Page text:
Theatre in Wales

Commentary and extended critical writing on theatre, dance and performance in Wales

Critical State of Play

Keynote Address at Critics Round Table

The Keynote address, made at Wales Arts Review's 2nd Critics Round Table, was made of three parts.

The first (below 22nd January) concerned the loss of criticism, the end of a living that might be made precariously as a general person of letters, and the value that artists themselves accord to critics.

The second part gave examples of the invisibility of the art of Wales. It then cited examples of inadequacy of digital-form comment.

“MOMA in Machynlleth this season has a room of James Dickson Innes, a selection from the fuller exhibition that was seen at the National Museum. In the room below twenty modern artists have been invited to make their own interpretations of Arenig. It is a scintillating combination and when the exhibition comes to a close it is likely to have left behind no critical trace of any kind.

"There is indisputably a flurry of critical activity in Welsh writing. But it thins out on the journey north just as the density of population thins out. There is still work in Wales that is deserving of celebration and is allowed to die in silence. Look for a critical voice on Bangor’s exhibition of Mildred Eldridge this summer and it is to look in vain.

“The second feature is the culture of profusion or, more rightly, the illusion of profusion. If any industrial sector were thought to be one of surfeit it would be that of electronics. But search for a hand-held gadget controller to fit a sufferer from carpal tunnel syndrome – a condition which numbs the thumb and first two fingers – and it is hard and bitter. A surface of profusion conceals a spectrum of narrowness.

“It is true that a billion blogs and blurts are there to make good the diminution of the local reviewer. A critique is circulating this season whose subject is a university in Wales. In his opening paragraph the author boasts of his credentials as an editor. It is a rambling document without consequence or conclusion.

"The confusion and vocabulary to one side – ‘Take responsibility. It’s your f***ing job’ is characteristic – it sinks for a good reason. The words ‘I’ or less often ‘me’ feature sixty times. The default mode of the blog and the blurt is unedited solipsism.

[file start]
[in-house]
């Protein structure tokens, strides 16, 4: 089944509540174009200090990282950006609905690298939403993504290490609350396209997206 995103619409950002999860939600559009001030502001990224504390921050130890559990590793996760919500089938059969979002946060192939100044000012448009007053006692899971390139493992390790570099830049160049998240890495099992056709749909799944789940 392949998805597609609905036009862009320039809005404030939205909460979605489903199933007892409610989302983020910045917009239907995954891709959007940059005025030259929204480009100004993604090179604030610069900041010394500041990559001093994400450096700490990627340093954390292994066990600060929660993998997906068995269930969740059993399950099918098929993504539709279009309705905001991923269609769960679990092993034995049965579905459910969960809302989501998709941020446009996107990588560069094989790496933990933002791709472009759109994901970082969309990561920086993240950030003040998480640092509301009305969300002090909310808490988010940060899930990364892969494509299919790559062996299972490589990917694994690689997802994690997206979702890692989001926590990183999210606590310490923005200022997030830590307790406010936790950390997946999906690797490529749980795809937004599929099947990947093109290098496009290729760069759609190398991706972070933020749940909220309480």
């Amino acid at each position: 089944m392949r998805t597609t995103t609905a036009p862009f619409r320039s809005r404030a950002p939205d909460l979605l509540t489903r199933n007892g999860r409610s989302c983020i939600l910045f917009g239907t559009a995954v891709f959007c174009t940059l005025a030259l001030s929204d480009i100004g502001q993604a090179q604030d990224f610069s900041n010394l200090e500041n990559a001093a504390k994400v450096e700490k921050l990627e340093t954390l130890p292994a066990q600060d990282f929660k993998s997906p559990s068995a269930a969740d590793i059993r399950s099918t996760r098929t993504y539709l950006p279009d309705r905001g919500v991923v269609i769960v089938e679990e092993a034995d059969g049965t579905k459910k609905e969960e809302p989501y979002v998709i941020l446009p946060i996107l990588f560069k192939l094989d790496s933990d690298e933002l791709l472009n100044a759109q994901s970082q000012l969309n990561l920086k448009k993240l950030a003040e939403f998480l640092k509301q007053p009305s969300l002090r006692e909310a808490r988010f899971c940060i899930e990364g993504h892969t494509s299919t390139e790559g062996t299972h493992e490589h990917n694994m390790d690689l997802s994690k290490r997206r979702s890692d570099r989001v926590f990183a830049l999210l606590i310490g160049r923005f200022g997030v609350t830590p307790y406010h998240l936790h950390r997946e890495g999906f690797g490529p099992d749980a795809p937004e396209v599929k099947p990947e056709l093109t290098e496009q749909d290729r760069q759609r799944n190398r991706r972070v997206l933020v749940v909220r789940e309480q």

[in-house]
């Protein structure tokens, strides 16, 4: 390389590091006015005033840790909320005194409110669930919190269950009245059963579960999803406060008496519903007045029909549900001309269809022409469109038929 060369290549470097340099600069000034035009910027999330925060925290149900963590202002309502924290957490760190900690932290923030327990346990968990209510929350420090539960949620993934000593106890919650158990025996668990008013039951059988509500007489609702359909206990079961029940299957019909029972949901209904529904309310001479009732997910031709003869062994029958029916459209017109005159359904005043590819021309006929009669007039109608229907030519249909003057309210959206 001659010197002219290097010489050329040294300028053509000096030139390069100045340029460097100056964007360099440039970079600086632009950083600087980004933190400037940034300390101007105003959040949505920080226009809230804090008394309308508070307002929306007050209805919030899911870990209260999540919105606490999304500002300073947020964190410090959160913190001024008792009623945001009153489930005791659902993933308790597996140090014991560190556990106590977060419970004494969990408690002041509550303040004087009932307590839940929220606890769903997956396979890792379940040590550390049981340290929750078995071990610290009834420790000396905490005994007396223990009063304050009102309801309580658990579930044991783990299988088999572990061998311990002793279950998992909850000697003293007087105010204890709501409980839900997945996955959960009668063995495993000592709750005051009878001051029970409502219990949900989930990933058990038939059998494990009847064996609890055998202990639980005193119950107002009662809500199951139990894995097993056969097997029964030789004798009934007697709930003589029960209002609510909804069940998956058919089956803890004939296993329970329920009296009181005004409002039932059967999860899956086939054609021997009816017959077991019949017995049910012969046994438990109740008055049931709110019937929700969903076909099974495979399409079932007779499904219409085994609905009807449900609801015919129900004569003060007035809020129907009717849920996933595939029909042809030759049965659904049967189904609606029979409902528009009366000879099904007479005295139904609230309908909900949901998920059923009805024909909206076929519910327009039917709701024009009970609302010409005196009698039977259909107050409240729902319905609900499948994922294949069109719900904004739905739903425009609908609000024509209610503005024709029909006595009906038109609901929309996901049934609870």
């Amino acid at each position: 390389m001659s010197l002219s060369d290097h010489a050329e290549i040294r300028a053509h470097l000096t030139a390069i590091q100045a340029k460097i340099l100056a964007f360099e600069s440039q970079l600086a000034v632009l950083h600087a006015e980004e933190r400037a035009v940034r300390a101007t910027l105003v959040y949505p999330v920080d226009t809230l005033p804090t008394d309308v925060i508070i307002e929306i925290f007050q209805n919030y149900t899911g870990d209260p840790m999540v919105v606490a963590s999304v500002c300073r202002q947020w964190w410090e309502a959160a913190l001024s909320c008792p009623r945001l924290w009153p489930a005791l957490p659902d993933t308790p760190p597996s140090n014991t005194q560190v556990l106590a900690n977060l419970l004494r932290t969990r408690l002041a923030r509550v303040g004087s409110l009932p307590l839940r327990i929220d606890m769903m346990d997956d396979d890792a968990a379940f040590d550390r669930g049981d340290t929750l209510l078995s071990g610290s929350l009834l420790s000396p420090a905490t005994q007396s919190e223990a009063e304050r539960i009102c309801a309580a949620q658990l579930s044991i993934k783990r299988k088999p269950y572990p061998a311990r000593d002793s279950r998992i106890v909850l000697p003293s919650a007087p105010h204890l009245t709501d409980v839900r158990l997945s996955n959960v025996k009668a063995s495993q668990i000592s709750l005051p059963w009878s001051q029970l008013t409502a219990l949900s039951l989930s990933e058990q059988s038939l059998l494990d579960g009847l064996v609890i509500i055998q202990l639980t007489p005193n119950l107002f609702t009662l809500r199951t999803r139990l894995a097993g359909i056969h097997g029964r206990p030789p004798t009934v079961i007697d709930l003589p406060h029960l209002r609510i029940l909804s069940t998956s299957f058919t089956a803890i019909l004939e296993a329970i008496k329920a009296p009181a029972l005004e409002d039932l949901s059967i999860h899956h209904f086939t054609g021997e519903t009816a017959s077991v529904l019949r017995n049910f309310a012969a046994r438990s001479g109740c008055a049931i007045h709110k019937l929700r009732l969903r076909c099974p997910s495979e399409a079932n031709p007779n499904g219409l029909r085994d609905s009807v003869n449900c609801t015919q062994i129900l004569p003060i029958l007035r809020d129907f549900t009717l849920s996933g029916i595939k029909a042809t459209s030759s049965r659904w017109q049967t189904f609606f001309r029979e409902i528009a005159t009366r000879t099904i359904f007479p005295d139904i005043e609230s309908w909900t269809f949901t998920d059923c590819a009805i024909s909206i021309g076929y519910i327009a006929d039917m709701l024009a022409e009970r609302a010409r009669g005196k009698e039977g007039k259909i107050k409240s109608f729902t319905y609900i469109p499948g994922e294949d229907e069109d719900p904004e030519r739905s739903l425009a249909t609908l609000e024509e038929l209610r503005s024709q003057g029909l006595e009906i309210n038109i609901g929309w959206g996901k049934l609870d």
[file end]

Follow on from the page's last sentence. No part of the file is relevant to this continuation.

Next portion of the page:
“Simon Jenkins wrote a long and dense piece on Wales in the wake of the Scots referendum. The seven hundred and fifty pieces of commentary contain a spelling correction, two pieces of genuinely illuminating – and relevant – personal experience and a contribution that adds an item of crucial historical significance. The bulk of the remainder varies in its qualities of entertainment but is disposable as material that enters into dialogue and dialectic with the source article.

“Of course there are jewels within the deluge but they are hard to find. Their rarity is for a good reason. Trollope’s An Autobiography is a dry book, not easily recommendable, but he writes about writing from the inside. He is rude about the reviewers who have emerged in his later years but he looks to critics whom he esteems:

‘When making their assertions they have given their reasons, explained their causes, and have carried conviction,’ he writes. Their accomplishment, he goes on, is ‘not without infinite study and the labour of many years.’

“The many years may not be strictly necessary, but to generate even four or five paragraphs that hang together takes a little time, albeit assisted, like all exertion, by practice and regularity. This is not to disparage the digital world, not least within a journal that reaches a readership in a hundred countries.

"But a critical response that circles around ‘fab’ and ‘brilliant’ is thin gruel. Again talk to the artists themselves. They want praise; of course, they do because they are human. But the invariable next comment is ‘at least this person has thought about what I was doing.’

Original Source:

author:Adam Somerset

original source:
28 February 2019


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